INTERVIEW: Blag Dahlia

Punktastic meets the infamous and outspoken Dwarves' front man to talk cancel culture, life in the industry and the fight to get your music heard - "I'm not shocking, you're just boring"

INTERVIEW: Blag Dahlia

By Tom Walsh

Jun 19, 2020 14:02

In 1985, against a backdrop of Cold War tensions, a group of suburban politicians’ wives took it upon themselves to defeat a bigger evil than the supposed threat of communism - explicit language in music. Led by Tipper Gore, wife of would-be Vice President Al Gore, the Parents Music Resource Center (PMRC) sought to hand control of artists’ content to protective parents, with the aim of ensuring little Timmy and Tiffany wouldn’t join a Satanic cult after listening to Twisted Sister.

While the PMRC gave up the fight in the mid-1990s, it left a legacy of the ‘Parental Guidance Explicit Content’ sticker and a cultural shift, which according to Dwarves’ front man Blag Dahlia, saw the rise of a softer, non-confrontational attitude within music. “Everything is PC nowadays,” he tells me via a Zoom call from his home in San Francisco, “everyone gets offended and it’s like ‘welcome to my world’, I’ve been hearing that bullshit since the mid-80s”.

The self-professed “James Brown of punk rock”, has never been afraid to push the boundaries of acceptability which, at times, has even ruffled feathers within the normally open-minded punk scene. In their infancy, the Dwarves were famed for their chaotic live shows which would last only a few minutes before a mass brawl would break out. Their album covers would be daubed with naked women drenched in blood, and their lyrics – still to this day – are unfiltered opinings of sex, drugs, and everything else in between.

It’s an unapologetic approach that Blag believes is missing with contemporary artists. While he describes the Dwarves as being like a “crying baby” screaming “give me sex, give me drugs, give me satisfaction, give me love, give me everything”, he says that today’s artists have lost this rawness as the need to be accepted both by the public and suits in ivory towers becomes more and more important in an industry where the days of lucrative deals are long gone.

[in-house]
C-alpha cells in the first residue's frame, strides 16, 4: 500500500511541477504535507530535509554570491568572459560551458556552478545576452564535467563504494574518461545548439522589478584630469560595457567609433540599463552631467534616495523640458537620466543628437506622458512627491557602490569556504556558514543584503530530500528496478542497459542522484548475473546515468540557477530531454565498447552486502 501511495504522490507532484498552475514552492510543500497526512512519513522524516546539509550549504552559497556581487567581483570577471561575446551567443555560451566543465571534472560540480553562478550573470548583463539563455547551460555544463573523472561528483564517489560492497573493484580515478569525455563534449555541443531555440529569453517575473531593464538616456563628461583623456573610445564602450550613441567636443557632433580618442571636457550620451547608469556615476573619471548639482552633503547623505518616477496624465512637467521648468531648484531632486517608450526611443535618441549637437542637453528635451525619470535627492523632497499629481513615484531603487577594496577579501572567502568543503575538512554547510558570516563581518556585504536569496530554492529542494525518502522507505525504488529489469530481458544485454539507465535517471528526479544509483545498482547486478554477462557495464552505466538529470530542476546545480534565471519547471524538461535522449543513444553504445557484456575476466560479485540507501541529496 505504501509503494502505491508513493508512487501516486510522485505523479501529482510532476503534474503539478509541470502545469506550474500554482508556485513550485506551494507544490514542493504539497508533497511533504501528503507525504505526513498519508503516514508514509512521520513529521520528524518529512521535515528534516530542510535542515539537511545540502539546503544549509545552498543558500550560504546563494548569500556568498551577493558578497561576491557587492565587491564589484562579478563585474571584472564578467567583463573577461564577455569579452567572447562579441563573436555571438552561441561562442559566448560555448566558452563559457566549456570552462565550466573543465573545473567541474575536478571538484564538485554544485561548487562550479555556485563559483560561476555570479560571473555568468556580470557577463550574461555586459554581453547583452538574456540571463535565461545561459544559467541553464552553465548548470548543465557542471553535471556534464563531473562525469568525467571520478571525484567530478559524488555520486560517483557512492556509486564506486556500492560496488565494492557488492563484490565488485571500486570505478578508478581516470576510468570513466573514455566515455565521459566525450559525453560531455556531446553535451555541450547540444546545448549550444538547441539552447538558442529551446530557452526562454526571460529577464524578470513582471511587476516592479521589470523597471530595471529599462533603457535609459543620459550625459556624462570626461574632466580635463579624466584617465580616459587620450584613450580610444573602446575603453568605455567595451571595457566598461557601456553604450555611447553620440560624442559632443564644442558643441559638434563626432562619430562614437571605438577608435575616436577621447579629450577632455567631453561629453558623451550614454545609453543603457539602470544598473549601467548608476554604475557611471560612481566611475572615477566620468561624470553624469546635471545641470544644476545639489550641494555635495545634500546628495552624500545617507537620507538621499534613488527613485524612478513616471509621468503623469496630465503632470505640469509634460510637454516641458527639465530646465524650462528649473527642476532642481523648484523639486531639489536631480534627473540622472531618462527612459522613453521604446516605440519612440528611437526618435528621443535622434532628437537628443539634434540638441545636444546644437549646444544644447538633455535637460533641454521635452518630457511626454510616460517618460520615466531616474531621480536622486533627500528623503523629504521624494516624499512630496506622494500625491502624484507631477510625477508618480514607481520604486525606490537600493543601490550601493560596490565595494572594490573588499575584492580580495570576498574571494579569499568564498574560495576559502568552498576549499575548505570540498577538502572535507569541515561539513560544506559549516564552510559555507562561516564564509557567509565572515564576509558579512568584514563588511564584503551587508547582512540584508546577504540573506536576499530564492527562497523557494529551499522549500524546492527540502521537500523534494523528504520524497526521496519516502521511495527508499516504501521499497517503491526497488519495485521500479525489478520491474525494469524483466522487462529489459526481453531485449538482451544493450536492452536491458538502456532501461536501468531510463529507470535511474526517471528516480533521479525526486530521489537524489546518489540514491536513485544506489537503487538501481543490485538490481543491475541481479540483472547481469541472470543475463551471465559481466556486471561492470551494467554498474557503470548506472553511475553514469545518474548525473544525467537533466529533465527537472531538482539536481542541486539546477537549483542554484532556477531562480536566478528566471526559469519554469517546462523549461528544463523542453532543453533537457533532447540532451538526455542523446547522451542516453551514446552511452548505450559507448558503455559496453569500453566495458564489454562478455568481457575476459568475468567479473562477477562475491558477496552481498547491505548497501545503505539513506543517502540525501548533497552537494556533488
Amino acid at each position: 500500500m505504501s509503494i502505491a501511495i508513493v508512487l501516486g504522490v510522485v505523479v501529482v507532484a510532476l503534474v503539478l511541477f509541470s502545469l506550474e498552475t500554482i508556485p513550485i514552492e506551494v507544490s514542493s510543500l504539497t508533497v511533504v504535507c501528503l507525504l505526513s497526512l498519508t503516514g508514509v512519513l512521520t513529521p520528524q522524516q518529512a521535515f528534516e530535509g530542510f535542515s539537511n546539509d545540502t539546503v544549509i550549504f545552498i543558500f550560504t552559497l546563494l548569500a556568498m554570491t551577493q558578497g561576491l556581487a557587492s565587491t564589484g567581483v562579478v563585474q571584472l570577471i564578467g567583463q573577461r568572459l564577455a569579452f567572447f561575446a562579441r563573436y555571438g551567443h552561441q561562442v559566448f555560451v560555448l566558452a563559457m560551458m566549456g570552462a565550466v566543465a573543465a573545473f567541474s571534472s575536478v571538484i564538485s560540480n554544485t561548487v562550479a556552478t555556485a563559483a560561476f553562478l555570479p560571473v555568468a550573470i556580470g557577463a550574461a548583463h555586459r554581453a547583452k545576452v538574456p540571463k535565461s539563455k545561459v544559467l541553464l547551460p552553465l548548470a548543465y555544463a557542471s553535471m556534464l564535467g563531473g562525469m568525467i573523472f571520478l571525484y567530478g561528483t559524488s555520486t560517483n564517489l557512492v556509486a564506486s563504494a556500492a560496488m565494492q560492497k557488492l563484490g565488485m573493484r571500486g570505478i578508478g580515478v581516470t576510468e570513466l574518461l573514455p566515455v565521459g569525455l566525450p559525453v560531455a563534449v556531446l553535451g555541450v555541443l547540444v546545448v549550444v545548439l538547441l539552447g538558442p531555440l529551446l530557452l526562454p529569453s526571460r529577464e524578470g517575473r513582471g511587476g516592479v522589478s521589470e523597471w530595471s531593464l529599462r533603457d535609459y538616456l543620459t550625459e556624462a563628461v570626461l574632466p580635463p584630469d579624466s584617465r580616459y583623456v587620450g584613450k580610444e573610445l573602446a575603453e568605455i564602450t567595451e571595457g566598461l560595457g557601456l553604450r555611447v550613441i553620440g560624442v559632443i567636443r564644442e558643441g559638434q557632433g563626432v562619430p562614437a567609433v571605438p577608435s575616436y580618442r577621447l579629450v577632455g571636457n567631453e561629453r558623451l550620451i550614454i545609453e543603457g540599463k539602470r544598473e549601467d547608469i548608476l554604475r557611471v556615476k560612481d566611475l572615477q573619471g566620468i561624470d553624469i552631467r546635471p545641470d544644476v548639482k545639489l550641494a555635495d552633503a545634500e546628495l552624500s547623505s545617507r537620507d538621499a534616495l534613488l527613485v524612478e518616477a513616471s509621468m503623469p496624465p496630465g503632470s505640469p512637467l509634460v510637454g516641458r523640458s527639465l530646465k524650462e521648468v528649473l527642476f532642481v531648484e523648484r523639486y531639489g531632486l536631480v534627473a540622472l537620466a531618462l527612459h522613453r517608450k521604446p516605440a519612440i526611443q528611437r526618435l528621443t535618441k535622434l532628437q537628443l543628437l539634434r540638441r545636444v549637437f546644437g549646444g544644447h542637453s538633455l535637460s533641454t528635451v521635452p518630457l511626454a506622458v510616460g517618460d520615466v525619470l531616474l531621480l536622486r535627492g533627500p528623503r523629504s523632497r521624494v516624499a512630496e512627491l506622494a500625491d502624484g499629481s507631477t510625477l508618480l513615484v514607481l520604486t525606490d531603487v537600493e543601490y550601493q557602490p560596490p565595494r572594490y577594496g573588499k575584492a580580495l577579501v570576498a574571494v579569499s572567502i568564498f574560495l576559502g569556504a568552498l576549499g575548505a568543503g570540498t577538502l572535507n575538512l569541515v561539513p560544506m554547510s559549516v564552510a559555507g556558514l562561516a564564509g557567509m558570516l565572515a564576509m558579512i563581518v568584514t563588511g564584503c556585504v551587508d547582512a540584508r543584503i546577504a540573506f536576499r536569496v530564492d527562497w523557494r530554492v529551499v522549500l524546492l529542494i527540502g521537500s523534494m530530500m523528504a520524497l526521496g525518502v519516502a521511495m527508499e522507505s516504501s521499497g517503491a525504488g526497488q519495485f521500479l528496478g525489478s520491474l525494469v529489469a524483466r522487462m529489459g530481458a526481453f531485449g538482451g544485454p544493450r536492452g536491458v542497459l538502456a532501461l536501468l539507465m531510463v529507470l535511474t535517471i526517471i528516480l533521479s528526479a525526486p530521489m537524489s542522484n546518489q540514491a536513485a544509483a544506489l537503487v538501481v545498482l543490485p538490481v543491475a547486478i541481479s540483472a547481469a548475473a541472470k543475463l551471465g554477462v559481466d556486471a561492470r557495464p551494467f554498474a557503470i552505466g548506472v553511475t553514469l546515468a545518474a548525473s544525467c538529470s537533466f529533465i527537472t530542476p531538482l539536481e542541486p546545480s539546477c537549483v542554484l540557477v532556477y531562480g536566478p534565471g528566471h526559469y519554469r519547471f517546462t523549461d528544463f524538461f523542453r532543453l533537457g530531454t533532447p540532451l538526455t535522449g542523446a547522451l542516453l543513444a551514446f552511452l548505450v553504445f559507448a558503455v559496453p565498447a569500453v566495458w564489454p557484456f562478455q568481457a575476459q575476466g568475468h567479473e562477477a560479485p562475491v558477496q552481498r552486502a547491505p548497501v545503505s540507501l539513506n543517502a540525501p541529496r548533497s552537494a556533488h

“People aren’t as interesting now, because they have to be something, and their art isn’t as interesting because it has to be something,” he tells me. “Most artists censor themselves, and they censor themselves before they’ve even written anything. If they think about sex or violence they’re not going to write it down because their fans might object or they think someone might get offended. So then you’ve allowed yourself to think about what you want to think about and write about and self-censoring before it even starts.”

If there’s one thing the Dwarves couldn’t be accused of it’s self-censoring; they’ve penned songs which confront rape, paedophilia, heavy drug use, and murder. However, when I raise the notion that the act could be perceived as a shock tactic, Blag laughs and retorts in his trademark charismatic manner with, “I’m not shocking, you’re just boring.”

“There’s a level of dumbness that comes with closing yourself off and only reacting to shocking things and not really understanding deeper stuff,” he says. “We wouldn’t have had social movements throughout history if that had been the case. Sometimes you can’t back off: it’s the same with art sometimes – you’ve got to push your art and try to push things forward.”


While many other artists will conform and produce records that won’t rock the boat to be commercially successful, the Dwarves are openly opposed to that idea. 

Embodying that wailing baby of punk rock, stamping its foot and screaming all its unfiltered desires is why Blag believes “it speaks to people. It doesn’t sound like we’re holding back or trying to give you something that’s safer. I want you to feel that my band is for all the fuck ups, for all the misfits, for all the people that don’t fit in, that’s what we’re for, and people don’t always get that.” 

However, this approach has come at a cost. Blag and the Dwarves are somewhat of a boogeyman of the punk scene. Labels were reluctant to publish their records, festivals were wary of putting them on their bills, and even basic promotion had to be done off their own back. “Make no mistake, we’ve paid the price for the way that we are,” he explains.

While he considers the Dwarves to be trailblazers in their approach to songwriting, his inherent mistrust of the music industry leads him to believe that his band fails to get the recognition they deserve. “The Dwarves were one of the first bands to start using samples into punk rock, one of the first bands to sequence drums in punk rock, one of the first bands to be willing to use Protools and cut things up and bring in beats from other forms of music – we don’t get credit for any of that.”